Originally Posted by Jamt
Sorry to say but I don't like that part of ultimate skiing at all. The force on the ski boot causes torque on the ski boot, not the ankle. I may have a totally relaxed ankle and oppose the torque with muscles higher up. For the ski boot to be in balance the forces need to balance but the snow doesn't care if the opposing forces come from under the foot or higher up in the shaft. The snow doesn't care what causes the boot to be in balance or have the appropriate platform angle.
'There are other reasons why tipping the foot joint is a very good idea, but it has little to do with what Ron says.
This conversation is very interesting, and I'm not trying to add fuel to the fire......
I have been helping with a research project the past few years with a Phd in Anatomical Physics, his nickname is Doc.(not very original I know) Doc has opened my eyes to a lot of things about skiing, in which I had not thought of. He has worked with various sports from pole vaulting, wrestling, running, football, etc. (he taught me why the stiff arm works so well in football, and it's the same reason a boxer needs to land the jab).
I am still far from the overall expert the best technique, but I do have 30 plus years of race or coaching experience at what most would consider to be a very high level. Doc's premiss is that the best athletes in any sport will already be doing 95% or more of the movements in the best way possible for the human body to perform those tasks when looked at in terms of energy exerted, and anatomical alignment (aka strongest body alignment position or movement).
We did a lot of testing, and you claim that your ankle is totally relaxed, and you oppose the torque with muscles higher up. What muscles move your foot around your ankle joint? They are all higher up. In addition you are flexing your boot forward (the way it was designed, the muscles higher up in your leg are causing your ankle to flex, push back, etc...). During turn initiation the Anterior Tibial, the Peroneal Tibial, Peroneous Brevis and the Flexors (Digitorum Longus, and Hallucis Longus) were all under very heavy use when we looked at 6 different NorAm Cup racers. They were even used but to much less of an effort in the 6 skiers we tested that were level ii or level iii, we did see a correlation of the more advanced skiers using these muscles more, than those who were closer to the beginner stages. The findings (which will be published in the next 6 to 10 months) show significant use of the ankle in skiing, the boot does not remove the use of the ankle, but it merely stabilizes it.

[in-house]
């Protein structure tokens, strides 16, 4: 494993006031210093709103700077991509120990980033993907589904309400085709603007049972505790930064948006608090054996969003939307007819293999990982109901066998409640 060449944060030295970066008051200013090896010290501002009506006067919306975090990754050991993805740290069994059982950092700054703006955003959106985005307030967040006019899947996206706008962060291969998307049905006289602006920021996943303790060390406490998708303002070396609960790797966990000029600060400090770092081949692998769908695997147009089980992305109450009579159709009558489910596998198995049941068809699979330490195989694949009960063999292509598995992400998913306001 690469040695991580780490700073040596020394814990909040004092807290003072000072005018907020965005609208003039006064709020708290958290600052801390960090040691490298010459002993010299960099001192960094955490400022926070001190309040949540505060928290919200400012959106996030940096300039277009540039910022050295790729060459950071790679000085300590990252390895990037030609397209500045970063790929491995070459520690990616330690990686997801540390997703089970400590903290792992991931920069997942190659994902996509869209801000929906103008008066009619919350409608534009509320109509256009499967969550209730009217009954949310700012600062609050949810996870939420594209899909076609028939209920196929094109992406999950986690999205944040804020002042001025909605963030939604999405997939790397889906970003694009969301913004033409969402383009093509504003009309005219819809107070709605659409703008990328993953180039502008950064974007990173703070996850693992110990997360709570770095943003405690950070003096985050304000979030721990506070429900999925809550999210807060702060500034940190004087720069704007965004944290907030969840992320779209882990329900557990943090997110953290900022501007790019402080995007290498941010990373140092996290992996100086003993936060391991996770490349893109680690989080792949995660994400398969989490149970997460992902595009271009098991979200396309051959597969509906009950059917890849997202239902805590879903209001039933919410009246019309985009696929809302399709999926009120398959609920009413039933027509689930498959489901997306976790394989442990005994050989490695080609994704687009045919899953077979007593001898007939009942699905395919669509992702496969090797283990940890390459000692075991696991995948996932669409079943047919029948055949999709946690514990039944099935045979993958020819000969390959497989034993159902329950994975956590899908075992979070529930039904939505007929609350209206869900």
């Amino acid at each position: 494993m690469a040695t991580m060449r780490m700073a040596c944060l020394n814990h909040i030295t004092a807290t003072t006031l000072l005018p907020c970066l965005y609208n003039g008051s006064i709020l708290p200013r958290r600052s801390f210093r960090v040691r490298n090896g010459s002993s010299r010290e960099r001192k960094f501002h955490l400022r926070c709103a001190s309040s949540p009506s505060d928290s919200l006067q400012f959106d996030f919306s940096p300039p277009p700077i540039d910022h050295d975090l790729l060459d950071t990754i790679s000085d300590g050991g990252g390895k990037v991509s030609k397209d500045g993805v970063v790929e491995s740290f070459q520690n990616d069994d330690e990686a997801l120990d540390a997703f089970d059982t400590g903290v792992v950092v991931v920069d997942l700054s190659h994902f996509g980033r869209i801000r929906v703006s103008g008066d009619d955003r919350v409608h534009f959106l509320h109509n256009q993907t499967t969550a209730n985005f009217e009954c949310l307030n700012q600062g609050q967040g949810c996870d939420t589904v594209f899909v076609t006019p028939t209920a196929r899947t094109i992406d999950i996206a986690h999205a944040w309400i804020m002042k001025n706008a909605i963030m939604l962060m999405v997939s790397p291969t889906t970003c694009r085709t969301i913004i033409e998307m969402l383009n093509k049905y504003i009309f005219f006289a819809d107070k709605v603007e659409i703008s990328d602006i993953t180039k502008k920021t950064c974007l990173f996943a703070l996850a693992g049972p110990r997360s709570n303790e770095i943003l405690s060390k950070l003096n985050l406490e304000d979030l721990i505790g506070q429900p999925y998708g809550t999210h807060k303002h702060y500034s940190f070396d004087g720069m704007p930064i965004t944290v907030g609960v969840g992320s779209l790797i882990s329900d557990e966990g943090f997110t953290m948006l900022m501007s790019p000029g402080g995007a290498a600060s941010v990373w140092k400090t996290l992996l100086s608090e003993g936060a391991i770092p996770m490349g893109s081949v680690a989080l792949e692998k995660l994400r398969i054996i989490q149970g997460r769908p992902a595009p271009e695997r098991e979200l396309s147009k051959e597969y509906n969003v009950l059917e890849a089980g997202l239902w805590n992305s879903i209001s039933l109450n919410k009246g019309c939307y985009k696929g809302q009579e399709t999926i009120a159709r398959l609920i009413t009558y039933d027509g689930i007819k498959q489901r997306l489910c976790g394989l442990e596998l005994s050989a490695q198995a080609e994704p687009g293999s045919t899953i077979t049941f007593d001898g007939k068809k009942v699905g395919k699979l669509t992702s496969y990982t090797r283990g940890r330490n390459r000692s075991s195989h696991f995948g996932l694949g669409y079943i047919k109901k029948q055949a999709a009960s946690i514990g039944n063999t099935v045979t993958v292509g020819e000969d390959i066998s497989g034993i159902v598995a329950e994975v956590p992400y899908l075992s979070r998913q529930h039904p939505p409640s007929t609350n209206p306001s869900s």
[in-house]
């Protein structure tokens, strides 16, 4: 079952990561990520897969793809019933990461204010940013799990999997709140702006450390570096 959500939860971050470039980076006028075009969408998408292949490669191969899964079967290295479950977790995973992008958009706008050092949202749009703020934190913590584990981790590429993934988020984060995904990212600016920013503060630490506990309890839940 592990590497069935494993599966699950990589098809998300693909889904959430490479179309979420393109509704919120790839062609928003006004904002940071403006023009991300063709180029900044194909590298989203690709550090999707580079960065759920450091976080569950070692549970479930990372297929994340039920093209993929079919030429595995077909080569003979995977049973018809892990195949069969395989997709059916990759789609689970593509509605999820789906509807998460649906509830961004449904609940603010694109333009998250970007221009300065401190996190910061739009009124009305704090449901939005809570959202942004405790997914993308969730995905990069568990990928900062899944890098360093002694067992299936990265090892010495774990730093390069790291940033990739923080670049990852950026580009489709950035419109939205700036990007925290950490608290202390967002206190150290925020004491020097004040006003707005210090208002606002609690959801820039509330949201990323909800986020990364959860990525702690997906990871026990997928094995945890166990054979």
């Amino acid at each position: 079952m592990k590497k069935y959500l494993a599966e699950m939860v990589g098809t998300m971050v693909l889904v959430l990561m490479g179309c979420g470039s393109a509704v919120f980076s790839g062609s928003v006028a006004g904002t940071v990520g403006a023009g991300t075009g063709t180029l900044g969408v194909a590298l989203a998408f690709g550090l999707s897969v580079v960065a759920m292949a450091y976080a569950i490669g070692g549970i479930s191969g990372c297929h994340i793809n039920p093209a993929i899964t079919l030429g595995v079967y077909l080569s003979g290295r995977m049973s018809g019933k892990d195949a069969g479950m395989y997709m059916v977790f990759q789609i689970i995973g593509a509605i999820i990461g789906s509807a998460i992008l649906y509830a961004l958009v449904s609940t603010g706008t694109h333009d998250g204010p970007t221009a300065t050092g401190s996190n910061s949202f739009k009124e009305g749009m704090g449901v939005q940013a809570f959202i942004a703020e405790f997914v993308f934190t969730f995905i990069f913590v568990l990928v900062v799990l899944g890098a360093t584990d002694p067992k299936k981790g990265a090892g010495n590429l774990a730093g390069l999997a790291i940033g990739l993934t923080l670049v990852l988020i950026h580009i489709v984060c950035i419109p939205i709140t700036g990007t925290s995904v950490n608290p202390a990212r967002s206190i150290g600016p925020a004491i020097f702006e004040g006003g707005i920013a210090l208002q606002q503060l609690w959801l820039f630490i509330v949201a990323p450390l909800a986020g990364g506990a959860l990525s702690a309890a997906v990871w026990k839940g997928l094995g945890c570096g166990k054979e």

In on tight hard turns the less skilled tend to use their body mass moving forward to get force onto the shovel of the ski, while advanced skiers are flexing the ankle and driving flexors very hard while the body mass remains in a more stationary place.
Don't ask me the name brand of the equipment used (I didn't help put the sensors on, and I was only their to assist on the hill to set up turn paths, and instruct the participants in what we wanted them to do on the slope). In a nutshell though, it measure the electrical output to the different muscles while the skiers did different activities. The results proved the boot is merely a support for the foot, ankle, and lower leg, but we are using forces on the foot and not as relaxed as I would have thought before, or have been told to try and be. The US Ski Team did issue a grant to support this study, fyi and all of the Nor-Am Cup racers were on the D-Team.
The biggest thing that I learned though was the relationship of ankle to knee to hip to shoulder, and if you become out of the correct alignment, you become very weak, and will not be efficient in your skiing. I have asked for some diagrams from Doc, I don't know if he will share them with me yet or not. I am enjoying reading all of the different thoughts on this subject of over angulation, but at the same time wondering if we should start one about alignment.
Thanks to everyone contributing for keeping me intrigued and my mind occupied.